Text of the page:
Norman Patry at Cranksgiving
Organizer Norman Patry, who owns Summer Feet Cycling, collects Cranksgiving 2017 food donations at Portland Gear Hub on Washington Avenue. The annual event, a benefit for the Westbrook Food Pantry, returns Nov. 13. (Portland Phoenix/Shannon Bryan)
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All eyes are on the Thanksgiving dinner prize (The turkey! The potatoes! The many slices of many pies!).

I most love the cranberry sauce from a can and how it slowly slides from its cylindrical enclosure and hits the plate with a nostalgic and gelatinous thud. My mom used to make it the exact same way. 

Thanksgiving may be your abdomen’s most favorite and least favorite holiday, but before you dive into a bottomless pile of stuffing that you might decide to live in, you can do some good for yourself and for your community. 

Rebecca Boulos
Rebecca Boulos, of South Portland, revels in her Cranksgiving 2017 gravy purchase at Trader Joe’s in Portland. (Portland Phoenix/Shannon Bryan)

Cranksgiving is a bicycle-based food drive/scavenger hunt through Portland that’s part of a national effort to have fun on bikes and gather food donations for those who could use them this holiday.

The event originated in New York City a couple of decades ago. In Portland, the ride has been organized in recent years by Norman Patry of Summer Feet Cycling. All food donations will go to the Westbrook Food Pantry.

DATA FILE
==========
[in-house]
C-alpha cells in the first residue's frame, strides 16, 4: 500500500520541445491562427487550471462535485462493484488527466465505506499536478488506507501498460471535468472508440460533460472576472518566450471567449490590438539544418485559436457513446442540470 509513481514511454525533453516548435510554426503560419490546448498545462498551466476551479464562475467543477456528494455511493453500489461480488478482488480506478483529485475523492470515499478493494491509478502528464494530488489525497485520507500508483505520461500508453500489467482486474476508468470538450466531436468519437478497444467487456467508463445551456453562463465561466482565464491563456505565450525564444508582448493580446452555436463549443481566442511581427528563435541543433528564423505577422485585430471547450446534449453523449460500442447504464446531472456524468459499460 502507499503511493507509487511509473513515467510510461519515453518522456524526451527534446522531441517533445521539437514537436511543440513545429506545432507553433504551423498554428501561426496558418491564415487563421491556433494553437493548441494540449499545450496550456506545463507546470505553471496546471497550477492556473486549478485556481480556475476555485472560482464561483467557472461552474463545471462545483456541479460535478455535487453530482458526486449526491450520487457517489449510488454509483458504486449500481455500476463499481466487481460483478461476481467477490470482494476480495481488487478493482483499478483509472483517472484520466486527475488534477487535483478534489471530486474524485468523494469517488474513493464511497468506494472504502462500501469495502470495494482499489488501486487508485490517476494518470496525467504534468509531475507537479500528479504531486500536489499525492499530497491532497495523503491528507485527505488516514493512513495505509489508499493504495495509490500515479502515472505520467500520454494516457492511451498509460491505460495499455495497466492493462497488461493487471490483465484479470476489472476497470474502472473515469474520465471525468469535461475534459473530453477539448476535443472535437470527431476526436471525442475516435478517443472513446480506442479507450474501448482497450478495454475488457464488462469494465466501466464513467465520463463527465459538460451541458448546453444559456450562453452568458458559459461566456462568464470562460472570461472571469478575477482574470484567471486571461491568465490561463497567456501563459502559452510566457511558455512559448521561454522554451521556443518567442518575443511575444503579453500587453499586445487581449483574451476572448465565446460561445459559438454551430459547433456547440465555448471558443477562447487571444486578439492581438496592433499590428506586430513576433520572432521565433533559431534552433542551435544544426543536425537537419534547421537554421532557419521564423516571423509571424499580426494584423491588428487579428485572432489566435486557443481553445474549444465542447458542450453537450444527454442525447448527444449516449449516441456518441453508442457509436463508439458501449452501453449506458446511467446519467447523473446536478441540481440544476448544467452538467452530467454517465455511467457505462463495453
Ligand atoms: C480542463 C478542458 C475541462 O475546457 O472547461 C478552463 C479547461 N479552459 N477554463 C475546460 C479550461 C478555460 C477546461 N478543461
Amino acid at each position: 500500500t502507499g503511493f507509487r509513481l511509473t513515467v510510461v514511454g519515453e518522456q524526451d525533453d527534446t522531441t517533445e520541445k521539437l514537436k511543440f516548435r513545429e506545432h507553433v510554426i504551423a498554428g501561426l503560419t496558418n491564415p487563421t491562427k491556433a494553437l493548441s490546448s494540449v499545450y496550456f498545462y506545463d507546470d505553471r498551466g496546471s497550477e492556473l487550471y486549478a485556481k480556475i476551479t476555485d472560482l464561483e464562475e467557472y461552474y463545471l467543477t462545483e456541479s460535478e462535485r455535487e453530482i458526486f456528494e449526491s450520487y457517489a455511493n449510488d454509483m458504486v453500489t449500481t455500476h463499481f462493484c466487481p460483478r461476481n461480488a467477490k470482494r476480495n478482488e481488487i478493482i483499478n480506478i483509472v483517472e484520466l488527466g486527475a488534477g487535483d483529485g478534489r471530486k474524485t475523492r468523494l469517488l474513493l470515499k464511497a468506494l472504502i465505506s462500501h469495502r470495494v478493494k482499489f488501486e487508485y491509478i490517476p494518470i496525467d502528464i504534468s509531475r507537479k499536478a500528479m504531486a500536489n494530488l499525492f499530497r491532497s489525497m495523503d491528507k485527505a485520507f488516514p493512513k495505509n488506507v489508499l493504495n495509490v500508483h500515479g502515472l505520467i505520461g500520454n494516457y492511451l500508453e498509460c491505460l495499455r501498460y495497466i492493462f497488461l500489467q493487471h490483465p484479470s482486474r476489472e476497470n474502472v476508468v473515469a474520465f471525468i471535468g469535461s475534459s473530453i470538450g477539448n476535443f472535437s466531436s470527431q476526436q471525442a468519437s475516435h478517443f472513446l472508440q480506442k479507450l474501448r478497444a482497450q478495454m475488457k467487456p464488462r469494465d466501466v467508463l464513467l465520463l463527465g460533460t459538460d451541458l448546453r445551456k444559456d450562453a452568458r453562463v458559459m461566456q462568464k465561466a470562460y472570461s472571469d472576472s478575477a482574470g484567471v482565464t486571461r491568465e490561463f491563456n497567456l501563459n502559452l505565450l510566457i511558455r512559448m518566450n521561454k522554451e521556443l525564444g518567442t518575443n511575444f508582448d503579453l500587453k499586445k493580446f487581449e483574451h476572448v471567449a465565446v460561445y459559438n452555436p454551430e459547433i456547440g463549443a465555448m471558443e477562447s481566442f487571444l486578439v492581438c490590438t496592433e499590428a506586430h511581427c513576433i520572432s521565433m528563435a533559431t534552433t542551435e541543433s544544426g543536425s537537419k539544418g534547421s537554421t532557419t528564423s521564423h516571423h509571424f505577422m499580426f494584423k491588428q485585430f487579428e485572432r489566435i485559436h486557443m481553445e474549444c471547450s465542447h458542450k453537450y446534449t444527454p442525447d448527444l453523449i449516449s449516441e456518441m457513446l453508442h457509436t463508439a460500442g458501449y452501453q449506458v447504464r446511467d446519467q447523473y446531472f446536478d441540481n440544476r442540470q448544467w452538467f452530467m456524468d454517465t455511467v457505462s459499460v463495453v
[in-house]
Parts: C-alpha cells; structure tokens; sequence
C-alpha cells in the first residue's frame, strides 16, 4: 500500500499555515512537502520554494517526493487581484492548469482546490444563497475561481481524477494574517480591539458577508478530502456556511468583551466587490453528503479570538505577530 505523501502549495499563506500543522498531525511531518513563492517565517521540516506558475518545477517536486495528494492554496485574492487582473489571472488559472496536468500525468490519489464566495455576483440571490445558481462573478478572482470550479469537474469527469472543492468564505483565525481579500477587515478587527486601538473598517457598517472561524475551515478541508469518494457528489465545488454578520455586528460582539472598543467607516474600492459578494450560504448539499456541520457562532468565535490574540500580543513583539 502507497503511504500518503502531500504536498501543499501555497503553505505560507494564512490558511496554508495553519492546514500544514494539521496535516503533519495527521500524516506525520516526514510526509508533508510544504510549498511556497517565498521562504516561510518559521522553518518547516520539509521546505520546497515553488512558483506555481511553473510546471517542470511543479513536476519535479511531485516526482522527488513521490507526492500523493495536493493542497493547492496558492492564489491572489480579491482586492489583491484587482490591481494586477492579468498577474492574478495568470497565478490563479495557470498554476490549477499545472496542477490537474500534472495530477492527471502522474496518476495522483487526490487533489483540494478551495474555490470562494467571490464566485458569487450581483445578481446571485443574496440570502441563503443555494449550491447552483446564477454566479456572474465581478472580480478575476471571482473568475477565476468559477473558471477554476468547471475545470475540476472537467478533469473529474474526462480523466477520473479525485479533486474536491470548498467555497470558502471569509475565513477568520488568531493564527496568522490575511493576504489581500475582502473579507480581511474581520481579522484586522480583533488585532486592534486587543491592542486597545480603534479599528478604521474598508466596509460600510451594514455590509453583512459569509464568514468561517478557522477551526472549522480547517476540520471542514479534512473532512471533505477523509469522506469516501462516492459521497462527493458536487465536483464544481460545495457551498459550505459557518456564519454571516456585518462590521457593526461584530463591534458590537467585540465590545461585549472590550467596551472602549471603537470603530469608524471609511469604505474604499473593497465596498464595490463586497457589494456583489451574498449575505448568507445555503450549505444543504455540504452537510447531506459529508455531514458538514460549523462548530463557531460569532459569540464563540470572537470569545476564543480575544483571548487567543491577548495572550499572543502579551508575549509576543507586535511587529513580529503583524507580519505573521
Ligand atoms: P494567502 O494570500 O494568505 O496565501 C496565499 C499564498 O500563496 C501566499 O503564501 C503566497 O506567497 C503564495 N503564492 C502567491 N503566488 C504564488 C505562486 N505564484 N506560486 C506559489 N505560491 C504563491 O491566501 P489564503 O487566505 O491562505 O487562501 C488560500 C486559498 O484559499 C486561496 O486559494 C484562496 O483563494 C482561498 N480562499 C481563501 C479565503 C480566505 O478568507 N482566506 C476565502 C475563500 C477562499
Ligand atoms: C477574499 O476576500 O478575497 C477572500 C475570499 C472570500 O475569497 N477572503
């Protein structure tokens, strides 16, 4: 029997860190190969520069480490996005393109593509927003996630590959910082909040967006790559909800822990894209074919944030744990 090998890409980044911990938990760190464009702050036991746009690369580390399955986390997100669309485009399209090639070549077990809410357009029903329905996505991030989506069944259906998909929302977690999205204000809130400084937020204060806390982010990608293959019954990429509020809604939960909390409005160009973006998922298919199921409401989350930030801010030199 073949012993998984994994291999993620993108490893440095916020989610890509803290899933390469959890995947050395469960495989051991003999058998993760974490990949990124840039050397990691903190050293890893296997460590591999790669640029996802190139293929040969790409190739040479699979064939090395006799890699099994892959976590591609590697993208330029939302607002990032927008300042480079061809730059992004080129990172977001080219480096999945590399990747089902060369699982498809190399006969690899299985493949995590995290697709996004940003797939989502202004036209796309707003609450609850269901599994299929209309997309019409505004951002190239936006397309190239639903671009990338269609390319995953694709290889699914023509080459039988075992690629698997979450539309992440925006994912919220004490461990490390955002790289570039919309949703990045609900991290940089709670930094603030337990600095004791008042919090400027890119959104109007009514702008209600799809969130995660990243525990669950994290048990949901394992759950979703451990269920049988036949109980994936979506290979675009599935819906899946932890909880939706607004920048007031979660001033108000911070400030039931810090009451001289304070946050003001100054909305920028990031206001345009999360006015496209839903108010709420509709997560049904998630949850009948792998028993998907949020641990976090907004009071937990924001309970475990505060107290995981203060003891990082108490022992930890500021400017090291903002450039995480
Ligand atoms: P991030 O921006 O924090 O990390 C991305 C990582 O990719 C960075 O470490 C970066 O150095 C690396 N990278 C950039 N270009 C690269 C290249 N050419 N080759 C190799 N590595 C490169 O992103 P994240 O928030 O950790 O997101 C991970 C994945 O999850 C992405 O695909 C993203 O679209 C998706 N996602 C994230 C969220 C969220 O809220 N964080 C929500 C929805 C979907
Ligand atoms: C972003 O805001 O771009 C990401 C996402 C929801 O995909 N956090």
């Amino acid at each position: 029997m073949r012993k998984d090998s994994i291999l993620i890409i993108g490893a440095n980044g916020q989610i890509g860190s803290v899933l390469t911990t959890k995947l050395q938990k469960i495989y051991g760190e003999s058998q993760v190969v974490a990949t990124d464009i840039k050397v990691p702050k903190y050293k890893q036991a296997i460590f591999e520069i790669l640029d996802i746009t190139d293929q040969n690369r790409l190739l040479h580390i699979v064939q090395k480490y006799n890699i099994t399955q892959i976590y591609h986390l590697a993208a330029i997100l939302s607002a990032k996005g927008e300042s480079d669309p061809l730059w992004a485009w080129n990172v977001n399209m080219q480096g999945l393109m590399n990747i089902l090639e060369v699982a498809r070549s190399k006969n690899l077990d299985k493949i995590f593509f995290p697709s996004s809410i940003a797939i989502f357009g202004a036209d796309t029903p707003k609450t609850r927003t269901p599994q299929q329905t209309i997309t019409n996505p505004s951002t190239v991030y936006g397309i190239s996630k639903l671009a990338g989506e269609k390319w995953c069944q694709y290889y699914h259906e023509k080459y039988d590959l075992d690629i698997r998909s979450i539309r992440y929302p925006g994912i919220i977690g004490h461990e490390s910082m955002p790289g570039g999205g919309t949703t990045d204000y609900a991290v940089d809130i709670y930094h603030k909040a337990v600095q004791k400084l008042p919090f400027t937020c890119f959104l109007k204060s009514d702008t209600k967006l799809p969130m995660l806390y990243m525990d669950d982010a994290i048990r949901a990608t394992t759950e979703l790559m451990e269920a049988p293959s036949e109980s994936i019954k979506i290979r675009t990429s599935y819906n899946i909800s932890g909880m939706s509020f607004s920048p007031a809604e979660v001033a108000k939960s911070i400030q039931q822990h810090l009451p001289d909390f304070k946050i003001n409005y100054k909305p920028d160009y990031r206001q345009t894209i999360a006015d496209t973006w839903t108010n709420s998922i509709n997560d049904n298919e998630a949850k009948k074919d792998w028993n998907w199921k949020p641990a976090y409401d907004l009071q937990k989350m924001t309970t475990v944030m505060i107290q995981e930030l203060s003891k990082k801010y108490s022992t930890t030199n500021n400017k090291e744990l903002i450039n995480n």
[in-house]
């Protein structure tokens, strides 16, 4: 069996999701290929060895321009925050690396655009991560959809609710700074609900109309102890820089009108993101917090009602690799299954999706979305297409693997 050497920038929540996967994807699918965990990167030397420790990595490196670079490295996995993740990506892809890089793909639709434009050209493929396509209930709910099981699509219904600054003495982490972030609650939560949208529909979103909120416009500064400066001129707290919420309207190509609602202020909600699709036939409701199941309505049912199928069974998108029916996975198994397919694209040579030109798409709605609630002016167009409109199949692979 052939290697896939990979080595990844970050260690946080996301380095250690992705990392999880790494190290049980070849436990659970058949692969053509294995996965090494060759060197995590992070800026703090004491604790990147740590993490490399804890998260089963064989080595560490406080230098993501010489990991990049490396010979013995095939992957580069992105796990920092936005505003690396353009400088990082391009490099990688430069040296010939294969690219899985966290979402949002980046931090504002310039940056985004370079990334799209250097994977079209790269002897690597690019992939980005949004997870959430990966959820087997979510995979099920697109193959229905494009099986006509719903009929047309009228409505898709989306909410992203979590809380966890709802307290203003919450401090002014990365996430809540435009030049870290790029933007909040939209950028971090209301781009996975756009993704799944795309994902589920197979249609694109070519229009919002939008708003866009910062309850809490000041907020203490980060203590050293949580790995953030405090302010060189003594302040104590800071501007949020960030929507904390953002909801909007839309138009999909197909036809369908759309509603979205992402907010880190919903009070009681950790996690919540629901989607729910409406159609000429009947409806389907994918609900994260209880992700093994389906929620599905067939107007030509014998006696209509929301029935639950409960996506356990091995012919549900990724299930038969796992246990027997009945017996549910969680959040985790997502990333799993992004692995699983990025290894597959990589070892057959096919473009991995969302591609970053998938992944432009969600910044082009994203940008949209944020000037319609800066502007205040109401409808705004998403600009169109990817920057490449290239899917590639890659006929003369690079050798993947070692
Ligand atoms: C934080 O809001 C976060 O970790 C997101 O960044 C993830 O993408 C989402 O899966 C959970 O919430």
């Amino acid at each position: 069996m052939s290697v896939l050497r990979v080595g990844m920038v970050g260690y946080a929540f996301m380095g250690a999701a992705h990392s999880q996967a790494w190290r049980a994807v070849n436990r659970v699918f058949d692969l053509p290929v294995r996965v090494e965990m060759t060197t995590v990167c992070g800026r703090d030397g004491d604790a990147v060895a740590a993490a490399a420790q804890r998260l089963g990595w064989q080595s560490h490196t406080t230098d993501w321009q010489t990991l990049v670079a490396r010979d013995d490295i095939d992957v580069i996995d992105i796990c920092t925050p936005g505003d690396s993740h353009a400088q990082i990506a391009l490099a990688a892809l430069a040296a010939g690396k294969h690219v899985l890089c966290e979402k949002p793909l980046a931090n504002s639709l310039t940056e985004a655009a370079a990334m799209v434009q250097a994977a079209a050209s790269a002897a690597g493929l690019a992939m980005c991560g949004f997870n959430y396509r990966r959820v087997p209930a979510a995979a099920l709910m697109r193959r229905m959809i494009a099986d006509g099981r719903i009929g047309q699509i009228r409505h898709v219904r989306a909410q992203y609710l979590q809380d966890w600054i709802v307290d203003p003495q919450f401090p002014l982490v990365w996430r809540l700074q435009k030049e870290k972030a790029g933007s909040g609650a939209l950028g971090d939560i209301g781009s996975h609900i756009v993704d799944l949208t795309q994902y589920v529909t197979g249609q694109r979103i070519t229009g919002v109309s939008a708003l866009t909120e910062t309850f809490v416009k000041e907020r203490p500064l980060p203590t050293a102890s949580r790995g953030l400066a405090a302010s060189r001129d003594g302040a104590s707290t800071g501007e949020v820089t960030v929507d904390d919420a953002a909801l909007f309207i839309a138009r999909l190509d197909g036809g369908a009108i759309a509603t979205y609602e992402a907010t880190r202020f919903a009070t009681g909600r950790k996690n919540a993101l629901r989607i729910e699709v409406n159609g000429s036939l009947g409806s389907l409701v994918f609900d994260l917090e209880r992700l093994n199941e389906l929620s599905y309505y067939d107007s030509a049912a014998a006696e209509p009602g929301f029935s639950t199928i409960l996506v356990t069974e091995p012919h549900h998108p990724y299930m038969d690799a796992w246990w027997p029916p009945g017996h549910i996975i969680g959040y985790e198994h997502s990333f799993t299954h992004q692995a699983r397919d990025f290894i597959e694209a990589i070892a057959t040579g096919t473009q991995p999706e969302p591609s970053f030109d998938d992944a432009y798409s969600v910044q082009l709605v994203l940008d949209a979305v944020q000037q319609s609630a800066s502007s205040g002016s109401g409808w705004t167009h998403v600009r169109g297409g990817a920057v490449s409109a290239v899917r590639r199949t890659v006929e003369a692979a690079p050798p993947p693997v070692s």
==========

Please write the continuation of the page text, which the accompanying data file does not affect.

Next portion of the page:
The ride begins at Portland Gear Hub, where you’ll get a shopping list and a list of stores where you’ll buy the items. All are in Portland and South Portland, and you’ll get to decide for yourself which route to take. You’re welcome to participate as a team or on your own, and you can sprint the whole way to return back to the Gear Hub first or be leisurely about it and ride at whatever pace you’d like. 

Jean Sideris and Rebecca Boulos
Jean Sideris and Rebecca Boulos find a way to bungee turkeys to their bikes during Cranksgiving 2017. (Portland Phoenix/Shannon Bryan)

There’s no cost to register for the event, just the money you’ll spend buying the food. And you’re welcome to buy them all, buy extra, or buy what your budget will allow. Every donation is appreciated. 

Once you’ve hit the stores and your backpack or bike basket is loaded with stuffing mix and cans of pumpkin, you’ll return to Portland Gear Hub to drop off your donations. Patry will make sure those donations get to the food pantry. In the meantime, there will be some prizes, and all participants are welcome to head over to nearby Rising Tide Brewing on Fox Street to celebrate and socialize. 

Portland’s Cranksgiving is a fairly informal affair with a focus on having a good time. There’s no need to register in advance, just show up with your bicycle. Helmets are encouraged, of course, as is riding safely and abiding by the rules of the road. Be sure to bring a backpack or another way to carry the food you purchase. 

Can you also ride your bike dressed as a turkey or a pile of mashed potatoes? Yes, yes you can. And you should.